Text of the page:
If you've ever traveled by boat up the Sumida River to Asakusa, you probably caught a glimpse of this huge, strange-looking museum. The building is actually modeled after a traditional warehouse with elevated floors. If you haven't visited it yet, make sure that you do!
The Edo-Tokyo Museum, as the name indictes, is all about the history and culture of Tokyo (once called 'Edo'). The exhibitions are excellent, and most are labeled in English. Many even have lengthy explanations.
What makes this museum so special is that it combines regular exhibits with lots of life-sized recreations; elaborate models, and a number of 'hands-on' exhibits.
Upon purchasing your ticket outside on the main (3rd floor) terrace, take the escalators up to the 5th floor. As soon as you enter the permanent exhibition space, you must walk across a replica of the original Nihonbashi (bridge). Looking down from the bridge, visitors can see life-sized replicas of a traditional Japanese theater and one of Tokyo's first Western style buildings. It is all quite impressive.
Across the bridge is 'The Edo Zone', with miniture recreations of Edo Castle and the city plan of Edo (and, of course, much more). Downstairs, 'The Edo Zone' continues with topics like: commerce, culture, daily living, amusement quarters,...
Also downstairs is 'The Tokyo Zone' which focuses on the changes that the city underwent during the 1900's - topics include: the industrial revolution, the Great Kanto Earthquake, Air raids and black markets,...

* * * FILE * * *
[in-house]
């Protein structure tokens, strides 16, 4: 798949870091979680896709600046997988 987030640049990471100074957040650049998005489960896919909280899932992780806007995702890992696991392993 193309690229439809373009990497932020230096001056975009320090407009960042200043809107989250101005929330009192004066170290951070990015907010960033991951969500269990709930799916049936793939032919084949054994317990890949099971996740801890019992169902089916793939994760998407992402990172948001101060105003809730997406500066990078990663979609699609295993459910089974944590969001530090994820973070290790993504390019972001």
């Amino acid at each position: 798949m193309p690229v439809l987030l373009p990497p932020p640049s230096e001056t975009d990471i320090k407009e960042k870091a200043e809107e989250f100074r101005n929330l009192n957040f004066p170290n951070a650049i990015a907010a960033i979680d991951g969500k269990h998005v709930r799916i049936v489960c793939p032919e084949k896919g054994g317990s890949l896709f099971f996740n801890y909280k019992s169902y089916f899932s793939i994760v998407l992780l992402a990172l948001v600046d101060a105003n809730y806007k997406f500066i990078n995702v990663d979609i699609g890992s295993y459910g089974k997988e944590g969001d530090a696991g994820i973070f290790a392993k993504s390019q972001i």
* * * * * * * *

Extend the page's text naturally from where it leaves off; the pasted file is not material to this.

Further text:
Keep an eye out for special exhibitions as well. If it is on the 5th floor, there is no extra charge. But if it is on the first floor, visitors must pay extra.
There are a number of restaurants and cafes within the museum grounds, but re-entry to the museum on the day of purchase is also ok (but make sure you get a 're-entry' ticket before you exit). I recommend trying one of the local 'chanko-nabe' restaurants nearby. The food of Sumo wrestlers, it is a very hearty and delicious stew. Many places offer a lunch serving for around 1000 yen.
If you are interested in a guide, portable English audio equipment is free (with a 1000 yen refundable deposit) or try one of the volunteer English guides. It is best to call ahead and make a reservation or they might not be available.
If I had to recommend only one museum to foreigners visiting Tokyo, this would be my choice. Even for those with short stays, it is a great way to familiarize oneself with this great city. For those with a bit of time, expect to spend at least half a day here.
Hours of Operation: 9:30 - 17:30, Saturday 9:30 - 19:30.
Closed on Mondays except during Sumo tournaments in the Kokugi-kan. When Monday is a holiday, closed the next day. Also closed from December 28 to January 1.
Admission: Adults: 600 yen, University students: 480 yen, Jr. high and high school students: 300 yen, and adults over 65: 300 yen. *There are discounts for groups of 20 or more.
**Elementary school children and younger are free. Jr. high & high school students who are residents of Tokyo are also free.
Address: 1-4-1 Yokoami, Sumida-ku 130-0015. Just outside Ryogoku Station.
Paid parking is available.
**Free entry with Grutt Pass 2007 (#39), + discount ticket for special exhibitions.